March 31, 2019 4:07 PM

Writing Advice to the Aspiring Kurt Vonnegut

In the fall of 1945, Kurt Vonnegut was serving out the last few months of his military commitment after returning home from Dresden. During the day, he did paperwork in the secretarial pool, and at night he wrote stories in the hopes of making a living as a writer when he left the service. One day his wife, Jane, sent four of his stories to one of those agents who used to advertise in magazines and promise to help frustrated writers get into the business. Her cover letter touted Kurt's desire, ambition, and potential.

The agent wrote back with clear-eyed advice for an aspiring professional writer:

You say you think that Kurt is a potential Chekhov. To this I fervently reply "Heaven Save Him!" This is a very revealing statement. I'm glad you made it. I hope the virus has not become so entrenched that it can't be driven out of his system. I recognize the symptoms of a widely prevailing ailment.... Read Chekhov and enjoy him, yes, and all of the other great and inspiring ones, but don't encourage Kurt, or anybody else, to try to write like them. If you want to sell in the current market, you have got to write "current literature". I warmly applaud Kurt's desire to "say something" that will have some influence, however small, that will do something to help uplift humanity. Every writer worth a hoot has ambition. But don't think that it can't be done in terms of current fiction.... So then, what it adds up to or boils down to is this: you have got to master the current technique if you want acceptance for anything, good or drivel, in the current market. The "message to humanity" is a by-product: it always has been.... If you want to make a living writing you will first of all write to entertain, to divert, to amuse. And that in itself is a noble aim.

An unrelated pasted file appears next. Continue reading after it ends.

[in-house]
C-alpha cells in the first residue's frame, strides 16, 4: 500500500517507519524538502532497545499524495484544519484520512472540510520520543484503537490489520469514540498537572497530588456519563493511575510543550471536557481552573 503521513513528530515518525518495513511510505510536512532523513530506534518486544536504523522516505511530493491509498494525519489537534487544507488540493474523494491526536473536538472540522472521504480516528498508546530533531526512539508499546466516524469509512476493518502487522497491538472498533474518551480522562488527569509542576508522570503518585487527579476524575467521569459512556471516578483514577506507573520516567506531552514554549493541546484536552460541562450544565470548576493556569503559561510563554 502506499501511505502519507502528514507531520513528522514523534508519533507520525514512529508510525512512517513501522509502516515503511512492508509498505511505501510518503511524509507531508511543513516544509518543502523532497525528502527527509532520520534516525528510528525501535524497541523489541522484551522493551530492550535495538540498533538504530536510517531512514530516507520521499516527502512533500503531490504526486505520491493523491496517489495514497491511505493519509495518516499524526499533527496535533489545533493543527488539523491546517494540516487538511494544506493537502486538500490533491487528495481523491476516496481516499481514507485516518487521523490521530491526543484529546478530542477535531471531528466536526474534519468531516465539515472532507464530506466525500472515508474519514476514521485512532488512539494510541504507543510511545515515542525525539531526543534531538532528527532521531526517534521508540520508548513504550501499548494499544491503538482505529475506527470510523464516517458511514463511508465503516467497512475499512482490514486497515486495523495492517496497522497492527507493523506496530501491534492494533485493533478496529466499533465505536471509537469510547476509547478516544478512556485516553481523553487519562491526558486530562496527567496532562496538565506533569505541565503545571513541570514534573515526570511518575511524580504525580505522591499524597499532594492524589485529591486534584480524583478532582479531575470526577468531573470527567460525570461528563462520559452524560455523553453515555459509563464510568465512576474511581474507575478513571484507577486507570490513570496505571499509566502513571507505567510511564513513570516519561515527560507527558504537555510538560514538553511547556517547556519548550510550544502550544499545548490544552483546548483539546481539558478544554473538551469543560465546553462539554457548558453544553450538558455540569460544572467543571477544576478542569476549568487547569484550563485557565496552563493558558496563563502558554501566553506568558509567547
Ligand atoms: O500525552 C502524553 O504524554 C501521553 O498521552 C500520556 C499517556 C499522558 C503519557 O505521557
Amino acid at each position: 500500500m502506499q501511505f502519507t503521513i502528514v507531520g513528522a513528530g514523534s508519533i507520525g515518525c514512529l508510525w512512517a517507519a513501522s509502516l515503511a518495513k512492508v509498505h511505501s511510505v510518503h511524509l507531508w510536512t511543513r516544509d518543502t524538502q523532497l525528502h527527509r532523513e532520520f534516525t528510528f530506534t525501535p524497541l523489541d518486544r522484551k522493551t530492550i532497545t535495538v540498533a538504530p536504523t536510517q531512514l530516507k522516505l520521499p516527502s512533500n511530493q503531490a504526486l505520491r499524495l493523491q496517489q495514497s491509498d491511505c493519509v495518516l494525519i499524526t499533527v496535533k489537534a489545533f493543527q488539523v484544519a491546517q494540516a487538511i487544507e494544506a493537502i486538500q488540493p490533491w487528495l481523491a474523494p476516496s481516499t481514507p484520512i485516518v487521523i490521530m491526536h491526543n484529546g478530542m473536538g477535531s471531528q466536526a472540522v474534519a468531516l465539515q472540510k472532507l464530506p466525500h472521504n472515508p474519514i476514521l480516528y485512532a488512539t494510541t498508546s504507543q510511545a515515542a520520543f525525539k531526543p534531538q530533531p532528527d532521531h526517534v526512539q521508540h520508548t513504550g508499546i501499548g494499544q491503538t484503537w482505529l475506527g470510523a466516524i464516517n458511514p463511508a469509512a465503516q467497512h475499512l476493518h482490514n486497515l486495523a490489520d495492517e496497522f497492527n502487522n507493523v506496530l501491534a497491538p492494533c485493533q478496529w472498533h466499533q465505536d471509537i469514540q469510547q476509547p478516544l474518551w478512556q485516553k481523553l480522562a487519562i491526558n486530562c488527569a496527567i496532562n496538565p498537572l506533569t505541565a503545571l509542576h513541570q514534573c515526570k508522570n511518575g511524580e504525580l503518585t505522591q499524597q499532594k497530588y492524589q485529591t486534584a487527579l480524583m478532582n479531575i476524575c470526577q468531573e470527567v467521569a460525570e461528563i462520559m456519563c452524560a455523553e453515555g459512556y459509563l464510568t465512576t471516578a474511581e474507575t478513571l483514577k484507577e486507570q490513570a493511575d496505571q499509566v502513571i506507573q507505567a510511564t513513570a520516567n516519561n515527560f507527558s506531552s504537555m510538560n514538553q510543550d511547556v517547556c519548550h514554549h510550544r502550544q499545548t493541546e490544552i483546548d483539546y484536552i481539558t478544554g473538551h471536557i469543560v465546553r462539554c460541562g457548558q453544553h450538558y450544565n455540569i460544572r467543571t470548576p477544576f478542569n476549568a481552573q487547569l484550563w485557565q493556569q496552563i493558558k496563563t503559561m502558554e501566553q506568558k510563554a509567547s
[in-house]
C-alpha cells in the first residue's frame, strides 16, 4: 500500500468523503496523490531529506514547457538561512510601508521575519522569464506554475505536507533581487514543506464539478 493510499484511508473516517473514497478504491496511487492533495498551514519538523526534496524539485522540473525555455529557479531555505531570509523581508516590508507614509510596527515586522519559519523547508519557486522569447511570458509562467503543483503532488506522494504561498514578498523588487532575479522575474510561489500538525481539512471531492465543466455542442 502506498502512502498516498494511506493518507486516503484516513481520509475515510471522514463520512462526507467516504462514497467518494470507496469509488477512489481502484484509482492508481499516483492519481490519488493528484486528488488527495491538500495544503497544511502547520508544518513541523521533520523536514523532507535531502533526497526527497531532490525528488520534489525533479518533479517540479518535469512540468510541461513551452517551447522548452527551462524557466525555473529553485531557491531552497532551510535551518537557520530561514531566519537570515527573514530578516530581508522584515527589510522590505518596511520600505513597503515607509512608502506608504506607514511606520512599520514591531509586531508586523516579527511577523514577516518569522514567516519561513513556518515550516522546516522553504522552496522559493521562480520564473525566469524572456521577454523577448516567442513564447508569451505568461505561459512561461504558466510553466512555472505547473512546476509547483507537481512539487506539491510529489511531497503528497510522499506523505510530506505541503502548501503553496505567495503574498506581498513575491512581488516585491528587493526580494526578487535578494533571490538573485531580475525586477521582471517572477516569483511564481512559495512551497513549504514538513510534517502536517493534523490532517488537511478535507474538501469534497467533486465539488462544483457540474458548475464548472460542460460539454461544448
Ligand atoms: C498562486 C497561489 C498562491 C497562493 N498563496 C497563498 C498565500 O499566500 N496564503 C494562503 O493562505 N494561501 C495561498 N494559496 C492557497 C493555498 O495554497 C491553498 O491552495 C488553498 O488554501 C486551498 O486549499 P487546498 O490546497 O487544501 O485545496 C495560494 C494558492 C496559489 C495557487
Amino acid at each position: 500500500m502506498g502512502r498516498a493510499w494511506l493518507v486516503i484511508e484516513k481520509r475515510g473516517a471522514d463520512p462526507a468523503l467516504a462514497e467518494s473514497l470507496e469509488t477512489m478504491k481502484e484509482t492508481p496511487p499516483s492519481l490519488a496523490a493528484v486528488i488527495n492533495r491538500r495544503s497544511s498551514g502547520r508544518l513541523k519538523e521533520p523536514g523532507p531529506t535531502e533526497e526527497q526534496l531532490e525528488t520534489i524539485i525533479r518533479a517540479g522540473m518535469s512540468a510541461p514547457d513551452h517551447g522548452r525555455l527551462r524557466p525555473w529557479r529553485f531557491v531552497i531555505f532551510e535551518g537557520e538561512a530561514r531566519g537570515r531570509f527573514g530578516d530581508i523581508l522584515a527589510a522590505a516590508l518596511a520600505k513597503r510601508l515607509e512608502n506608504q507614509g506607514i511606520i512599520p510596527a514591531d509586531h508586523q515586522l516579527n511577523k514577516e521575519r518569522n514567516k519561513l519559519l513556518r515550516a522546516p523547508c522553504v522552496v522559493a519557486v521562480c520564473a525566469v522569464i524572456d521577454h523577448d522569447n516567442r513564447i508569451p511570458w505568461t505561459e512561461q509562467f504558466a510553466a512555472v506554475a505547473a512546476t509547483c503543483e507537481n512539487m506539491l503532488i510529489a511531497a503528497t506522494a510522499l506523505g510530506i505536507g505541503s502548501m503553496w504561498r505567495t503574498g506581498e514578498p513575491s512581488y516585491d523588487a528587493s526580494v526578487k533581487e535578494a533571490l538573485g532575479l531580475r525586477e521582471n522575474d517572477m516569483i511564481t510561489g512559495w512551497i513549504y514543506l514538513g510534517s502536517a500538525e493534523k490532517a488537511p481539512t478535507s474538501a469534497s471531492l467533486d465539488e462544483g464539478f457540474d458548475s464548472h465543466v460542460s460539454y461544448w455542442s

What a generous response. I don't know if he responded this way to everyone who contacted him, or if he saw something special in Jane Vonnegut's letter. But this doesn't feel like a generic form letter.

It's easy to idealize classic works of art and the writers, poets, and playwrights who created them. We forget sometimes that they were writing for an audience in their own time, sometimes a popular one, and that most often they were using the styles and techniques that connected with the people. Shakespeare and Mozart -- and Chekhov -- made great art and pushed boundaries, but they did so in their "current market". They entertained and amused who those saw performances of their works. And that's more than just okay; it, too, is a noble aim.

I found this story early in Charles Shields's And So It Goes. Shields met Vonnegut in the last year of his life and received his blessing to write the definitive biography of his life. It's not a perfect book, but it's easy to read and contains a boatload of information. I'm not sure what I'm just now getting around to reading it.

Posted by Eugene Wallingford | Permalink | Categories: General

March 17, 2019 10:59 AM

Are We Curious Enough About Our Students?

I ran across an old interview with Douglas Crockford recently. When asked what traits were common to the weak programmers he'd seen over his career, Crockford said: